‘Challenges to the Next President’ discusses Christianity and public policy

As election season quickly approaches, the Henry Institute for the Study of Christianity and Politics at Calvin has organized the Challenges for the Next President series, a set of panels intended to offer a more in-depth, nuanced understanding of some of the year’s most contentious political issues. Last Wednesday in the DeVos Communications Center lobby, Calvin professor of environmental studies Jamie Skillen and Jason Ballor of the Acton Institute launched the series by discussing one of the most polarizing issues in politics: the environment.

Skillen and Ballor discussed why Calvin, as a Christian institution, ought to care about environmental policy, and also elaborated on which issues the next president will most need to address. The panel resisted supporting any specific presidential candidates; rather, they emphasized the issues themselves, encouraging each participant to make a personal decision based not on political bias but on accurate information and a basic understanding of environmental issues.

Particularly, the panel interwove environmental policy with the concept of Christian stewardship, emphasizing how our world belongs to God and that how we live within this world requires engaging difficult questions of resource management, pollution prevention and mitigation of climate change.

“Navigating [environmental issues] can be difficult, especially from a Christian perspective,” said Abbie Schutte, a third-year Henry Institute student research fellow who opened the event. “What’s important is that our views on the environment, on caring for creation, align with the testimony of scripture.”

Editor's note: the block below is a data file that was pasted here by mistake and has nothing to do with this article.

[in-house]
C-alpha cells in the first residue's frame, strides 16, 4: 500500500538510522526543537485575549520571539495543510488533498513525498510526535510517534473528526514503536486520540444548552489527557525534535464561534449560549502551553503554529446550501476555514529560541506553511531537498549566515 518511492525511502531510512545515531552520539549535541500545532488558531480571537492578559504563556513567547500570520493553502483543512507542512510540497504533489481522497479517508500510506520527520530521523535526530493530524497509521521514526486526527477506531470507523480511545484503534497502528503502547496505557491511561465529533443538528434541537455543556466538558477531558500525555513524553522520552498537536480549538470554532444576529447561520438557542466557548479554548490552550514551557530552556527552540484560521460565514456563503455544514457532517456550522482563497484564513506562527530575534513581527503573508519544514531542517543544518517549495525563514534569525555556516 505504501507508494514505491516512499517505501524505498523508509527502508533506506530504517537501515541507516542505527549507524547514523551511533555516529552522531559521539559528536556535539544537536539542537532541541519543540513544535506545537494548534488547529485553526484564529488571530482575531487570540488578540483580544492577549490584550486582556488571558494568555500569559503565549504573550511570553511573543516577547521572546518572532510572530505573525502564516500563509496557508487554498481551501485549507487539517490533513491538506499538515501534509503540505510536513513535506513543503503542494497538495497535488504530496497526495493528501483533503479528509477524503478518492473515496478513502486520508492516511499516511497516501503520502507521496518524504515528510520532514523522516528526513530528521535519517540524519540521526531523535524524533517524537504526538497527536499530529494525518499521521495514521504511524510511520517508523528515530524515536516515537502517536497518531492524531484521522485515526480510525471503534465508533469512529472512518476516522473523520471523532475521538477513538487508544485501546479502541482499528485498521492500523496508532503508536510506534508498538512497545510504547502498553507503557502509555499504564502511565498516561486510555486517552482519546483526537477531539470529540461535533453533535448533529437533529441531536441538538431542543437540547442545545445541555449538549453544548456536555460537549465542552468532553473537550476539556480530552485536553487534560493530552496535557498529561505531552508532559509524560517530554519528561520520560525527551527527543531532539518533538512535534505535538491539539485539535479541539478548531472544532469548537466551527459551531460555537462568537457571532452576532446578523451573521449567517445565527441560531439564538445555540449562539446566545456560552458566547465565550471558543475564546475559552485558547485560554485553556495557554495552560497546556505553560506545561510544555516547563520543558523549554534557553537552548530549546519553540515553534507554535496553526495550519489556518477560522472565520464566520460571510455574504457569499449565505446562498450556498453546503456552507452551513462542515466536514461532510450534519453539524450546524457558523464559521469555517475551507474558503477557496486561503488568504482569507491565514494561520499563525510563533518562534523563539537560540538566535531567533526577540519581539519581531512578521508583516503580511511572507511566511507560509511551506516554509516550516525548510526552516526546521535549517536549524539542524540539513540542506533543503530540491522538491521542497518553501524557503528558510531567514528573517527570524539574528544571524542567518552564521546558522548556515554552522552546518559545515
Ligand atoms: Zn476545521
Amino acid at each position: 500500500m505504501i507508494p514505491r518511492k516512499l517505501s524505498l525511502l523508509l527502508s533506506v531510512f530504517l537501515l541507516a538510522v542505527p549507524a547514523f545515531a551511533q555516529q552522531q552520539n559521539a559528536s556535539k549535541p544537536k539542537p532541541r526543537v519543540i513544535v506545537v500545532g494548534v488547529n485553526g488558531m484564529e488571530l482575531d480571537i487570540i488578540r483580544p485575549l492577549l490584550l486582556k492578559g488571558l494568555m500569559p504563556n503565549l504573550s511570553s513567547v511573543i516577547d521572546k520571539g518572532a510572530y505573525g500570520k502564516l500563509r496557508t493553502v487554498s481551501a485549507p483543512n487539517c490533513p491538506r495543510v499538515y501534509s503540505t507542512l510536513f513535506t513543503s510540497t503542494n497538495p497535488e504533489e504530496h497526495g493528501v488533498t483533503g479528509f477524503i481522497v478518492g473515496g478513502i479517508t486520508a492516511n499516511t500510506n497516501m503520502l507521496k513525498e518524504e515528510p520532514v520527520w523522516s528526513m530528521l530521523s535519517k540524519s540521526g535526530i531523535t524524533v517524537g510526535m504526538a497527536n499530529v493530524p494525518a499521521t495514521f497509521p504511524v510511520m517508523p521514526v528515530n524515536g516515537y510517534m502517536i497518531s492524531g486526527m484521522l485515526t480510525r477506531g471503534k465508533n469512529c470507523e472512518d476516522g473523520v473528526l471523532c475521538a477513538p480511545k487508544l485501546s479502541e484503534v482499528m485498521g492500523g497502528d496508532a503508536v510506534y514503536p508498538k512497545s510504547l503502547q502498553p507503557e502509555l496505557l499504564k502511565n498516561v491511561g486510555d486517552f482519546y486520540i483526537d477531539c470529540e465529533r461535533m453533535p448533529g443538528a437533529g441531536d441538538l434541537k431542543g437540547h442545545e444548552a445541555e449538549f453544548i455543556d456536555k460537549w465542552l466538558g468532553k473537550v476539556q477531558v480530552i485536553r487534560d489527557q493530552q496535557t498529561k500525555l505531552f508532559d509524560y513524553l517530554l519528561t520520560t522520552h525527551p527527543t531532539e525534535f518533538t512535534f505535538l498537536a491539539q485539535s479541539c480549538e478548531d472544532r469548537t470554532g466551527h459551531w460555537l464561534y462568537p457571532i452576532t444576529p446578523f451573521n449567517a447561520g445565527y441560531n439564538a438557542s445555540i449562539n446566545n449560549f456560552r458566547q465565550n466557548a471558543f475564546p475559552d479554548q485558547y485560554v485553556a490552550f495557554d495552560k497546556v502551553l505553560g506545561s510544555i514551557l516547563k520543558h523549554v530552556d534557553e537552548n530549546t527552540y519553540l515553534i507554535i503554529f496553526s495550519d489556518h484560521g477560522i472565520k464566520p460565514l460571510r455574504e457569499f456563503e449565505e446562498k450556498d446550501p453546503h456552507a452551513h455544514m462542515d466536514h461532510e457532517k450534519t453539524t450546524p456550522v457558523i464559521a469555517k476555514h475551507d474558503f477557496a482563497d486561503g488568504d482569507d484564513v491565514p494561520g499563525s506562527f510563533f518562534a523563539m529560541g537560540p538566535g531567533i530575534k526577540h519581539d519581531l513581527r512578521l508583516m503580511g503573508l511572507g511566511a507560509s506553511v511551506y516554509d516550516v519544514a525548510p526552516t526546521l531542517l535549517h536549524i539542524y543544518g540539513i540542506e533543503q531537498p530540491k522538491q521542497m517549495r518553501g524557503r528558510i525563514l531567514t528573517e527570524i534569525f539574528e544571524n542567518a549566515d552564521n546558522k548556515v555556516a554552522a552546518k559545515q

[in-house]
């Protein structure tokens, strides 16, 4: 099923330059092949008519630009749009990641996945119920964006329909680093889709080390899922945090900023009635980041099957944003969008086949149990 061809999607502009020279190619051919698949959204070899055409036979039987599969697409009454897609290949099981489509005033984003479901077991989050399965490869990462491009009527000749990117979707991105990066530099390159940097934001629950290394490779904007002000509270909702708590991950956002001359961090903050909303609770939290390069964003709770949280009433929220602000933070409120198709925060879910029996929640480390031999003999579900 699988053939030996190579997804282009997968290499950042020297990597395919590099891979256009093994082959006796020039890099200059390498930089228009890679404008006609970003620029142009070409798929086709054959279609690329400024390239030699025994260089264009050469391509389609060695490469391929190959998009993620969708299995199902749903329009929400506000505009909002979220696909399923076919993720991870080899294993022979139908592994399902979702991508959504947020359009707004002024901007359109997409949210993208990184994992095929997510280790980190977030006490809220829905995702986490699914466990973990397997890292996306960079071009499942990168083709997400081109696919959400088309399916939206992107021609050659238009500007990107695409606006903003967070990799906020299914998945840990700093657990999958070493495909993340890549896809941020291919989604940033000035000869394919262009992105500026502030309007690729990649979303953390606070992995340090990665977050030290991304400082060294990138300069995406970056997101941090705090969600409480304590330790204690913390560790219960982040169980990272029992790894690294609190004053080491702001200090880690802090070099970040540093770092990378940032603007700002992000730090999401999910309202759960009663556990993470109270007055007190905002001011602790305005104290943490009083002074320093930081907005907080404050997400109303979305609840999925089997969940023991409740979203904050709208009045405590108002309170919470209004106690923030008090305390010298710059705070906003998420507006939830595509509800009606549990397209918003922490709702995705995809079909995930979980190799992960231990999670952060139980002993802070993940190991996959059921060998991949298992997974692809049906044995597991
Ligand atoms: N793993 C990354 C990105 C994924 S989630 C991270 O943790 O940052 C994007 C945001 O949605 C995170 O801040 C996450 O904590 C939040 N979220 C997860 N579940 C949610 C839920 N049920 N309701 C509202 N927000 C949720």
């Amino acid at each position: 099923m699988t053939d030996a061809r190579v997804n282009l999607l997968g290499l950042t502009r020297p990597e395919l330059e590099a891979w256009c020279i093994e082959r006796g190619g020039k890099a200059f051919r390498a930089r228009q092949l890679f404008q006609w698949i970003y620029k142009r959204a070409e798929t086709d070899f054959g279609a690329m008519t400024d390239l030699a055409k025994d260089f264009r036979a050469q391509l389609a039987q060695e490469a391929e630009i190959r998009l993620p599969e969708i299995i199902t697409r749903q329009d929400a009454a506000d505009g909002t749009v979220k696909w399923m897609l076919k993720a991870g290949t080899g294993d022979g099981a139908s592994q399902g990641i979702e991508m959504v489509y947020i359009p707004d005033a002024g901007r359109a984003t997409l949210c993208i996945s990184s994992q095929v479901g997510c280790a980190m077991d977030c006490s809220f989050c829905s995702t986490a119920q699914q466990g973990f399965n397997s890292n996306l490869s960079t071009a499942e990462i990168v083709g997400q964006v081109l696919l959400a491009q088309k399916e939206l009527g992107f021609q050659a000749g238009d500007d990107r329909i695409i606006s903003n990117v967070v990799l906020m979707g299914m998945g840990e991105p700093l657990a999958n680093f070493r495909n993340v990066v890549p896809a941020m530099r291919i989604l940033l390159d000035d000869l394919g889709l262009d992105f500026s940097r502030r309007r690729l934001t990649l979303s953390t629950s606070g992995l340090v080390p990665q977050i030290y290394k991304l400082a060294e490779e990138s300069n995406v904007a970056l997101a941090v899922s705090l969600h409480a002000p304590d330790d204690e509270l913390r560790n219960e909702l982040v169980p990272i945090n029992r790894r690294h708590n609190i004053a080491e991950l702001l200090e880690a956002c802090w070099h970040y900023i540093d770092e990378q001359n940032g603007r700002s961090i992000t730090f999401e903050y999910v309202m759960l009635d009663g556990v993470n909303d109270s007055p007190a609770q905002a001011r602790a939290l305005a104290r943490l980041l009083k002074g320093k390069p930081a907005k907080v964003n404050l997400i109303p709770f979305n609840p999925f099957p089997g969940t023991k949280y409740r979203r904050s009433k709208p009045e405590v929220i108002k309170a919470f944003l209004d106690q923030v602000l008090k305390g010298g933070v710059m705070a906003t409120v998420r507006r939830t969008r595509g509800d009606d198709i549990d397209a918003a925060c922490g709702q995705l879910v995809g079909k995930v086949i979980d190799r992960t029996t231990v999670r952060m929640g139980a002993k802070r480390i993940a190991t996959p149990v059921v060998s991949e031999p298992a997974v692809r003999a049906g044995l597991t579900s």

“Within scripture, we see that our world belongs to God,” said Ballor. “We also see that humans are created in the image of God, and that in some sense, God’s world also belongs to us.”

From this perspective of human ownership of the environment, Ballor stressed the importance of using resources, like fossil fuels, wisely.

Focusing less on the theological basis for Christian stewardship and more on the policy issues, Skillen emphasized the imperative that the next president address energy policy, “particularly in the context of climate change.”

“During its second term, the Obama administration has really made progress on some key environmental issues,” said Skillen. “Following that administration, the next president will have to start with addressing climate change and energy reductions. … If we assume that we must reduce greenhouse gas emissions in the United States, Christian political thought has a lot to add to this debate.”

“Christians can disagree in good faith about different environmental problems and solutions while recognizing the responsibility God gave us to care for his world, regardless of its circumstance,” said Schutte. “By grounding ourselves in scripture, learning about the issues and gracefully interacting with fellow believers and citizens, we can play our part in answering God’s call to steward creation responsibly.”

Next month, the Challenges for the Next President series will focus on immigration, followed by religious freedom scheduled for April and restorative justice and incarceration in May.